Son of Holocaust survivors visits FMU

Shares parents' legacy and tales of survival

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Son of Holocaust survivors visits FMU

Henry and Minda Miller remember victims of the Holocaust.

Henry and Minda Miller remember victims of the Holocaust.

Photo by: Elodi Breg

Henry and Minda Miller remember victims of the Holocaust.

Photo by: Elodi Breg

Photo by: Elodi Breg

Henry and Minda Miller remember victims of the Holocaust.

Alex Turbeville, Managing Editor

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The son of two Holocaust survivors, Henry Miller, and his wife, Minda, spoke to students on Jan. 24 as part of FMU’s International Holocaust Remembrance Day program, sponsored by the Campus Activities Board (CAB).

Miller told the stories of his parents as a way to remember the victims of the Holocaust, the systematic killing of more than six million Jewish people and millions of other innocents in Europe during World War II.

Miller said the goal of his talk was not to gain sympathy for himself or vilify those of German and Polish heritage, but rather to remind people about the consequences of being apathetic to wrongdoing.

“We all know what can occur in a sophisticated society such as Europe,” Miller said. “What starts out as a goal to develop a superior race becomes an excuse to murder and eventually render an entire German society as an accomplice to genocide.”

Miller said his mother, Cela, was 18 when World War II started, and her siblings, parents, uncles and aunts were killed in the following years. The last time Cela saw her mother was when she and her sister, Bluma, ran into the forest after Nazis discovered where they were hiding. Miller also said he has never seen a picture of his grandparents, which he used to demonstrate that survivors of the Holocaust often didn’t have homes to return to.

Cela was put into a Nazi work camp after she and Bluma were discovered hiding with their uncle. The sisters were transferred to several different camps, but each had a constant at each camp: the inhabitants were overworked and underfed. At one camp, there was so little food that even the guards did not have enough to eat.

“Inmates were little more than skeletons,” Miller said. “Bluma had typhus and Cela had contracted typhoid fever. Each weighed about 70 pounds.”

American soldiers rescued Cela and Bluma and put them in a displaced person’s camp, a makeshift hospital for people rescued from concentration camps.

Miller’s father, David, had a similar experience. He turned 18 the same month that the war started.  David was born in Warsaw, Poland, which was home to the largest Jewish community in Europe. German soldiers forced David and other Jews into a ghetto in Warsaw shortly after the war began.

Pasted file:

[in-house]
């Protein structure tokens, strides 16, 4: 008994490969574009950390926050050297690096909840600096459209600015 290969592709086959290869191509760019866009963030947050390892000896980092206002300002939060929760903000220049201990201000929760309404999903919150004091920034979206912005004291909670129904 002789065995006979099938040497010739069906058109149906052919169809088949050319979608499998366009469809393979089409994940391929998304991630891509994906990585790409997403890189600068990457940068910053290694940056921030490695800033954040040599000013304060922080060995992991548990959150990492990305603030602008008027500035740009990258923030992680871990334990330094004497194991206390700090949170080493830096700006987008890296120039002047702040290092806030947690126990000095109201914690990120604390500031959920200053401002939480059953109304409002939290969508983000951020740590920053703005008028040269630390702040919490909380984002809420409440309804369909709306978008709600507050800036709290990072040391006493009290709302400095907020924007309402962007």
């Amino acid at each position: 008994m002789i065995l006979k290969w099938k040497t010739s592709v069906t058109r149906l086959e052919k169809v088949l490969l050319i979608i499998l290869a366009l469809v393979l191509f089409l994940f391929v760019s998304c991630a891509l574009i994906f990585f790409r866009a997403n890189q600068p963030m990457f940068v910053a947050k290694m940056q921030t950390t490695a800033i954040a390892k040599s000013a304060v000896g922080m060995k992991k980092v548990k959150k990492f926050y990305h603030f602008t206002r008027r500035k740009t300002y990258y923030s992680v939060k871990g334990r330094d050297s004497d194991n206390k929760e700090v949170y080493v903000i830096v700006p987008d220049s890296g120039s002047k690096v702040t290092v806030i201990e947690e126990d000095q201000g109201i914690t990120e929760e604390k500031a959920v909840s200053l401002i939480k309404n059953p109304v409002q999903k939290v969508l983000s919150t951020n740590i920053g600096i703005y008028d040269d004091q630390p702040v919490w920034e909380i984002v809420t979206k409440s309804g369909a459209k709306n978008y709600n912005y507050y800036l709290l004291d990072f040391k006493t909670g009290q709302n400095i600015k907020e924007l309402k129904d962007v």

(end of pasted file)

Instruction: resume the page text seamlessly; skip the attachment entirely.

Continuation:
Three years later, the residents of the Warsaw Ghetto staged an uprising, during which David escaped the ghetto by sneaking out through the sewers. However, within weeks, Nazi soldiers captured him and sent him to Auschwitz, a concentration camp. He was forced to work in a coal mine there because of his age and strength.

American soldiers liberated David and his best friend, Felix, at the end of the war. They took them to the same displaced worker’s camp that Cela and Bluma had been taken to. It was there that David and Cela met, and Felix and Bluma fell in love.

After David and Cela got married, they moved to the United States after being sponsored by Beth Shalom Synagogue in Columbia, South Carolina. David and Cela were one of four couples that the synagogue sponsored.

“I believe there was virtually nothing that they could not overcome in America because they had just experienced the most horrific five years that could ever be imagined,” Miller said.

After telling his parents’ stories, Miller introduced his wife Minda, chair of the Selden K. Smith Foundation for Holocaust Education, a foundation that provides funding for Holocaust education in South Carolina. 

While Henry focused on remembering victims of the Holocaust, Minda focused on education and a warning that the world can never let such an event happen again.

She explained the political and economic situation in Germany, saying that previous depressions made it easy for Adolf Hitler to stir up hate in Germans that wanted change. Minda said the inaction of German citizens and the international community until it was too late serves as a warning sign for when we see hatred today.

“We all tell ourselves that we are only one person and that we cannot make a difference,” Minda said. “This is an absolutely false ideology.”

Minda said she hopes everyone will honor survivors by educating themselves on the Holocaust. She said she was worried about a 2018 poll that said two-thirds of millennials could not describe what Auschwitz was. 

After the event, CAB members handed out educational material on the Holocaust, explaining what it was, honoring the survivors and showcasing museums in the state that teach about it.

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Son of Holocaust survivors visits FMU